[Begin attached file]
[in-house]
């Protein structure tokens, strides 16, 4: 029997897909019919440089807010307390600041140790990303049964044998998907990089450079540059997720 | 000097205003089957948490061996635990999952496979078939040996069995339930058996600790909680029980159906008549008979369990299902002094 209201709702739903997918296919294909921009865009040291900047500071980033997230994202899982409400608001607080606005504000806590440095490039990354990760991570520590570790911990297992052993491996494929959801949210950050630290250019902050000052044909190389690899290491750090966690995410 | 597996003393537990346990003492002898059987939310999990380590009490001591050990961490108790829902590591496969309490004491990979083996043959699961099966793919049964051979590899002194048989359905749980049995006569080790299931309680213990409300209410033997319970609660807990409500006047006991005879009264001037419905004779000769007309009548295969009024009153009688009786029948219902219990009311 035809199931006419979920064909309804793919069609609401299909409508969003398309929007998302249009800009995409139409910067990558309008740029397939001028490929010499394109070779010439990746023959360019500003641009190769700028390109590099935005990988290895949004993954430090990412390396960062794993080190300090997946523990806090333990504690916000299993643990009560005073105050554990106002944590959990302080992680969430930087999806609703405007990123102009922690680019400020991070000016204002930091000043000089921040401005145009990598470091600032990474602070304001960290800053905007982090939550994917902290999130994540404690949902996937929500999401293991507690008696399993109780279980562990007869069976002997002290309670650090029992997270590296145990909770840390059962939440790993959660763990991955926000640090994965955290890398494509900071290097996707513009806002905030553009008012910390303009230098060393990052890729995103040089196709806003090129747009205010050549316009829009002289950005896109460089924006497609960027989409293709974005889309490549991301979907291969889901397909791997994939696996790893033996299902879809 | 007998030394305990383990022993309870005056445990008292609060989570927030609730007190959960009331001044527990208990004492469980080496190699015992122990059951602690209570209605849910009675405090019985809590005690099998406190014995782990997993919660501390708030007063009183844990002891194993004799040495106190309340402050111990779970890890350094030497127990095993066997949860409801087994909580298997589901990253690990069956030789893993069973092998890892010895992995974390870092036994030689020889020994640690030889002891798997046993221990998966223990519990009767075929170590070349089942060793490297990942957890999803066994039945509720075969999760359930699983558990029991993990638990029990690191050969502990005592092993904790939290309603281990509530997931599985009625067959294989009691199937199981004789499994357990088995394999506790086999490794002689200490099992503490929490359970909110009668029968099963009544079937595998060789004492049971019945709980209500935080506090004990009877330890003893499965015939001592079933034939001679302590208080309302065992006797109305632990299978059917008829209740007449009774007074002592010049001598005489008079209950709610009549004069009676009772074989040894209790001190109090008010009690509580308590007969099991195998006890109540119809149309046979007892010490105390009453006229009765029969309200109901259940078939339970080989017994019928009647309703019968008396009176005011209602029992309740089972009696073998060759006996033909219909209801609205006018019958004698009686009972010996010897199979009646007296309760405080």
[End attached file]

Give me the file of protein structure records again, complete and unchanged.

[in-house]
């Protein structure tokens, strides 16, 4: 029997897909019919440089807010307390600041140790990303049964044998998907990089450079540059997720 | 000097205003089957948490061996635990999952496979078939040996069995339930058996600790909680029980159906008549008979369990299902002094 209201709702739903997918296919294909921009865009040291900047500071980033997230994202899982409400608001607080606005504000806590440095490039990354990760991570520590570790911990297992052993491996494929959801949210950050630290250019902050000052044909190389690899290491750090966690995410 | 597996003393537990346990003492002898059987939310999990380590009490001591050990961490108790829902590591496969309490004491990979083996043959699961099966793919049964051979590899002194048989359905749980049995006569080790299931309680213990409300209410033997319970609660807990409500006047006991005879009264001037419905004779000769007309009548295969009024009153009688009786029948219902219990009311 035809199931006419979920064909309804793919069609609401299909409508969003398309929007998302249009800009995409139409910067990558309008740029397939001028490929010499394109070779010439990746023959360019500003641009190769700028390109590099935005990988290895949004993954430090990412390396960062794993080190300090997946523990806090333990504690916000299993643990009560005073105050554990106002944590959990302080992680969430930087999806609703405007990123102009922690680019400020991070000016204002930091000043000089921040401005145009990598470091600032990474602070304001960290800053905007982090939550994917902290999130994540404690949902996937929500999401293991507690008696399993109780279980562990007869069976002997002290309670650090029992997270590296145990909770840390059962939440790993959660763990991955926000640090994965955290890398494509900071290097996707513009806002905030553009008012910390303009230098060393990052890729995103040089196709806003090129747009205010050549316009829009002289950005896109460089924006497609960027989409293709974005889309490549991301979907291969889901397909791997994939696996790893033996299902879809 | 007998030394305990383990022993309870005056445990008292609060989570927030609730007190959960009331001044527990208990004492469980080496190699015992122990059951602690209570209605849910009675405090019985809590005690099998406190014995782990997993919660501390708030007063009183844990002891194993004799040495106190309340402050111990779970890890350094030497127990095993066997949860409801087994909580298997589901990253690990069956030789893993069973092998890892010895992995974390870092036994030689020889020994640690030889002891798997046993221990998966223990519990009767075929170590070349089942060793490297990942957890999803066994039945509720075969999760359930699983558990029991993990638990029990690191050969502990005592092993904790939290309603281990509530997931599985009625067959294989009691199937199981004789499994357990088995394999506790086999490794002689200490099992503490929490359970909110009668029968099963009544079937595998060789004492049971019945709980209500935080506090004990009877330890003893499965015939001592079933034939001679302590208080309302065992006797109305632990299978059917008829209740007449009774007074002592010049001598005489008079209950709610009549004069009676009772074989040894209790001190109090008010009690509580308590007969099991195998006890109540119809149309046979007892010490105390009453006229009765029969309200109901259940078939339970080989017994019928009647309703019968008396009176005011209602029992309740089972009696073998060759006996033909219909209801609205006018019958004698009686009972010996010897199979009646007296309760405080």